Overall, the film is dark, brutal, misogynistic, fucked up and beautiful. They don't make films like these anymore. The last couple of ones that came out in wide release were The Black Dahlia & L.A. Confidential. Stanley Kubrick was a huge fan of the novel (he worked with Thompson on The Killing) and had this to say about it "probably the most chilling and believable first-person story of a criminally warped mind I have ever encountered."

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What a great, quiet, meditative and restrained film this was from Anton Corbijn & George Clooney who actually gets to remove his persona for once. This is pretty much an art house European film that somehow is in wide release. Pretty obvious why due to Clooney. This is a film that has suspense without pushing you and pulling you to feel that emotion with music. The Italian locale was beautiful, as were the 2 female leads. It definitely felt like an old late 60s or 70s film out of Europe. There's something so intense and exploratory about people who kill and how they can be saved and loved from a woman. We've seen it a lot in films. Even Michael Keaton's gem of a little seen film The Merry Gentleman explored this. Grosse Point Blank toyed around with the concept. Even I have an idea that I've been kicking around since 2000. Scarily enough this film almost comes close to what I had in mind except for the quiet nature of this. This film is pretty much a metaphor for a few things which I won't go into, but can easily be interpreted due to certain conversations (there aren't many words spoken) and locations.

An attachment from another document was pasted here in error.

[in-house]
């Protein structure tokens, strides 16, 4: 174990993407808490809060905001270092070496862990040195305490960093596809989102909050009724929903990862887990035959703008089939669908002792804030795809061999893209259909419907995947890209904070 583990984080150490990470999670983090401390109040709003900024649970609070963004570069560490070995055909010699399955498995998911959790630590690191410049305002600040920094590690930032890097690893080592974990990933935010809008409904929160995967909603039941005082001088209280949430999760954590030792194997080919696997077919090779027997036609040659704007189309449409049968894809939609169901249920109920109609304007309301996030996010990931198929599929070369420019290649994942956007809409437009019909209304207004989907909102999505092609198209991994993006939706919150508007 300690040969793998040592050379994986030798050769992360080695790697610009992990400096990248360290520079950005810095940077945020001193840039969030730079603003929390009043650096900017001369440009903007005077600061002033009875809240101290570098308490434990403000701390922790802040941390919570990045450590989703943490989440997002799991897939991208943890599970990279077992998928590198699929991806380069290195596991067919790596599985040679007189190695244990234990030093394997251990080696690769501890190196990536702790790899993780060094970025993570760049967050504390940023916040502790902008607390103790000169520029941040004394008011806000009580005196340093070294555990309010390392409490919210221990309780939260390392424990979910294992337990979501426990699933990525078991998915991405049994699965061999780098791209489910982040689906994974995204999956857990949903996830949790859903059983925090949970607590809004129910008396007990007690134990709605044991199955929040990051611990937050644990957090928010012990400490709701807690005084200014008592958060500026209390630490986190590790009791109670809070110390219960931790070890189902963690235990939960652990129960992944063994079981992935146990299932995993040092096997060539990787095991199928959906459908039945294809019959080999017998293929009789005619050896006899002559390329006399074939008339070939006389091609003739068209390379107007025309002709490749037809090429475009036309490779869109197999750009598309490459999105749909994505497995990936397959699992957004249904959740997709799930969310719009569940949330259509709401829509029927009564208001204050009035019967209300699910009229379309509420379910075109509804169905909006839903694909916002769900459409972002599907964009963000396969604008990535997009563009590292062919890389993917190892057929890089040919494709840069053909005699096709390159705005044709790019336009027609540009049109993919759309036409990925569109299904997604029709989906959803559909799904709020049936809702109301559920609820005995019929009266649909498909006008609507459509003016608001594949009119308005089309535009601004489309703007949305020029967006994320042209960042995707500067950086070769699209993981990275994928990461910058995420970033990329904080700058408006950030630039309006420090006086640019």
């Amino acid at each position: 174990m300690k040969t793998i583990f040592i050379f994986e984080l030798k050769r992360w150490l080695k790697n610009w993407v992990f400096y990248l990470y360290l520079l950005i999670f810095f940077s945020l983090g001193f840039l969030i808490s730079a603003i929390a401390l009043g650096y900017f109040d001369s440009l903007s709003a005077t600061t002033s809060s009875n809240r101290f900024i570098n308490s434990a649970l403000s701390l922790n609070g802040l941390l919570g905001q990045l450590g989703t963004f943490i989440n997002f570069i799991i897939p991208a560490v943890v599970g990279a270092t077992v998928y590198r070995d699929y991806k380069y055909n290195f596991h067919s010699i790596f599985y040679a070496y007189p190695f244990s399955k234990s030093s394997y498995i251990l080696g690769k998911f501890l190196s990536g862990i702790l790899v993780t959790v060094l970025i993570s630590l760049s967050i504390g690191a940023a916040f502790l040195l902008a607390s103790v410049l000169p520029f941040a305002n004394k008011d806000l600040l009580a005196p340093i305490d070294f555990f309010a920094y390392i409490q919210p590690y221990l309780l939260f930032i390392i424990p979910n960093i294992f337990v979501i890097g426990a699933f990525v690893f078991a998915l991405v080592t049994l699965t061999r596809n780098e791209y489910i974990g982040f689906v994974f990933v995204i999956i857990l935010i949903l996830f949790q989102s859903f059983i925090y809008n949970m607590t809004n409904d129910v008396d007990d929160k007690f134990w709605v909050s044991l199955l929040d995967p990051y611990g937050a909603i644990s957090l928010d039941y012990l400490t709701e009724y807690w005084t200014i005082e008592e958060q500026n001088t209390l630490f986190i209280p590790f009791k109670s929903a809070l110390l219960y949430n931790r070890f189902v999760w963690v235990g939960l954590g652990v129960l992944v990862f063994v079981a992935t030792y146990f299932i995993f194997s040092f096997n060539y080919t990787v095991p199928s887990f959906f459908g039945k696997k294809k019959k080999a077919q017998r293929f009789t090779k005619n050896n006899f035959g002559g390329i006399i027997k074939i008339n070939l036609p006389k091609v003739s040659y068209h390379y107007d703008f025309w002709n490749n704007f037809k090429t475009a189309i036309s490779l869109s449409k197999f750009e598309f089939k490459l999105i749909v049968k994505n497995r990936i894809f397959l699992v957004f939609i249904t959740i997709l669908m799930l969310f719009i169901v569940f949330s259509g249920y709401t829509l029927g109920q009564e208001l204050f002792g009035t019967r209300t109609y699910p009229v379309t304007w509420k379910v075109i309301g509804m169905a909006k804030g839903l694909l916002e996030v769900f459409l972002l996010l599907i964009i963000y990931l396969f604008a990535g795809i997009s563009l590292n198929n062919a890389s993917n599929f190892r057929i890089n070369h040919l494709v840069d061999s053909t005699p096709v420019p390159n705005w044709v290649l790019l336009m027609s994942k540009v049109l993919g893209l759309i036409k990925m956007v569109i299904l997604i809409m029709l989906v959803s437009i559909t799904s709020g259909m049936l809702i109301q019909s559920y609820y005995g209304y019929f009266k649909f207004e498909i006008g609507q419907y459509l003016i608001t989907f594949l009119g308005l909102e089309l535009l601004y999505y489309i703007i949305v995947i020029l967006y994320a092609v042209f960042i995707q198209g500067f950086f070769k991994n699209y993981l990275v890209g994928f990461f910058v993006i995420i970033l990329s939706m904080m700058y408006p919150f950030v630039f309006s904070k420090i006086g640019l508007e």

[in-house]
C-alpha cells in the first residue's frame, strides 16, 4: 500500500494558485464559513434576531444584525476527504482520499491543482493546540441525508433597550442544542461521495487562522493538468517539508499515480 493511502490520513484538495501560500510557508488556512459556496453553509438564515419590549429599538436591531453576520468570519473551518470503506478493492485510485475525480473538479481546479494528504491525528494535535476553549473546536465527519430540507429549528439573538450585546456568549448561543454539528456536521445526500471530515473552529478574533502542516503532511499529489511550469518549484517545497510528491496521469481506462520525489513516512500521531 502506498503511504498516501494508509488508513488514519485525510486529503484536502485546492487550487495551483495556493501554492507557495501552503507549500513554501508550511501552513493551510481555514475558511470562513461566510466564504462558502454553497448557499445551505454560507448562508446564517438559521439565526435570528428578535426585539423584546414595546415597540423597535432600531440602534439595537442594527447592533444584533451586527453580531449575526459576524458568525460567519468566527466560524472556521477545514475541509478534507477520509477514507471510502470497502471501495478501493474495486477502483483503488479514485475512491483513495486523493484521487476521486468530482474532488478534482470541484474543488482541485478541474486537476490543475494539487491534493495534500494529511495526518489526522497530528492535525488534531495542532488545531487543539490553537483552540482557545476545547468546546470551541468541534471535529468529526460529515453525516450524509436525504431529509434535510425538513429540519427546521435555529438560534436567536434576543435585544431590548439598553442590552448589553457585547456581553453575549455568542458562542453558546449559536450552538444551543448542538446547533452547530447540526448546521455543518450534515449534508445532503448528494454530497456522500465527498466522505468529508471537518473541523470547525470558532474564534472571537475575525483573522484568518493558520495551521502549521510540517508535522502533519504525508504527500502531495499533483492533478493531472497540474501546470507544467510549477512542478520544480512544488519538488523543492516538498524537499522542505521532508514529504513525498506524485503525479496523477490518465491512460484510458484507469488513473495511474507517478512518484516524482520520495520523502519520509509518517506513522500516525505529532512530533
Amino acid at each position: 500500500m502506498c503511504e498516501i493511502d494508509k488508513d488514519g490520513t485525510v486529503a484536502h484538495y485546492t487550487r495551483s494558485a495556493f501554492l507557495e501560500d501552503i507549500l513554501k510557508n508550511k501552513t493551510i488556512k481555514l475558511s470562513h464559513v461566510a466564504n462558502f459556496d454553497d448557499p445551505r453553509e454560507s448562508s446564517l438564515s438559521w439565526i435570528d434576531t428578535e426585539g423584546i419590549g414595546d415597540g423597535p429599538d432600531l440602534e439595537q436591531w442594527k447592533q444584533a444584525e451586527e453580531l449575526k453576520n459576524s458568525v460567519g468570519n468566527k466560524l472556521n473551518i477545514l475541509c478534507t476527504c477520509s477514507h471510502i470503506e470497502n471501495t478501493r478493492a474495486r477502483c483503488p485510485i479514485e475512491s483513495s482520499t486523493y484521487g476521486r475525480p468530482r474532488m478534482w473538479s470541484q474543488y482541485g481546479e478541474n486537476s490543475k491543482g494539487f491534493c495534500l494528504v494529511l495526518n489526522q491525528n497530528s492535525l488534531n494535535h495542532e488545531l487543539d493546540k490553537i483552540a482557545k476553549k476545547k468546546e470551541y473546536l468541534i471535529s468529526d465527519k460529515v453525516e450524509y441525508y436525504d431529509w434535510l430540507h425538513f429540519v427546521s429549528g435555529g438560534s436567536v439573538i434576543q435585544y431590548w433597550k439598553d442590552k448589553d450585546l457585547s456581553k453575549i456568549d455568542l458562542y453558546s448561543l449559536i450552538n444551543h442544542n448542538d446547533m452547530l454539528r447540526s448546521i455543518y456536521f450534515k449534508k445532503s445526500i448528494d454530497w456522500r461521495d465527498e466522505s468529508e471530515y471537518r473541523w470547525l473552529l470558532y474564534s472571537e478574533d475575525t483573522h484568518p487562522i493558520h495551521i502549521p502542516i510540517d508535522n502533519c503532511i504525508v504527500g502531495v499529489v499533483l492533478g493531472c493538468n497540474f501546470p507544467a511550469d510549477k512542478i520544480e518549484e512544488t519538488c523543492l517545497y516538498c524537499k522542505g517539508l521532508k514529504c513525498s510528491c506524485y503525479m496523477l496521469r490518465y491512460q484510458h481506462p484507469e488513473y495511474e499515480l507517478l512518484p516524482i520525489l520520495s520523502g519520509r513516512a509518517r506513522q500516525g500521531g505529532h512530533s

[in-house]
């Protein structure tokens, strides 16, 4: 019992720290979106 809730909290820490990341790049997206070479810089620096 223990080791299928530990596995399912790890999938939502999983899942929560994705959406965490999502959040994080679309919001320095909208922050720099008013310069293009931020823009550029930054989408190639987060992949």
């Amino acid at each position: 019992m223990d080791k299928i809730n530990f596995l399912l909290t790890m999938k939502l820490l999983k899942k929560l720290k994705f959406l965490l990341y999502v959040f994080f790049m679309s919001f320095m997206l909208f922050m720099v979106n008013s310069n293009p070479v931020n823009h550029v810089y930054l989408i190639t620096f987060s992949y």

Lastly, Violante Placido is gorgeous. She is the embodiment of a female Italian Goddess that Clooney gets involved with. Her nakedness is not only beautiful and refreshing to see in today's 'fraidy-cat' world that we live in, but it also speaks volumes about her comfort and trust that she has with Clooney's character. Of course, not knowing what it is that he does exactly. edit part 2: (seriously, are we only allowed nudity from both genders in horror films?)

 

Edit Part Troix: I think Black Swan was at Toronto and Venice's film festivals only. It opens limited on December 1st and is expected to expand throughout the month into January. Depending on how much steam it picks up in terms of Oscar talk is relative to how wide it gets released per week.

 

Some Terrence Malick news: I almost started a thread about this, but The Thin Red Line is finally getting the Criterion treatment and it will be released on September 28th w/commentaries, behind the scenes documentaries and 14 minutes of excised footage featuring Mickey Rourke in a few scenes and a 2nd scene with George Clooney. Also, Malick's upcoming film The Tree Of Life will be released sometime in 2011. I have heard that it is epic and a low key human story. Hmm.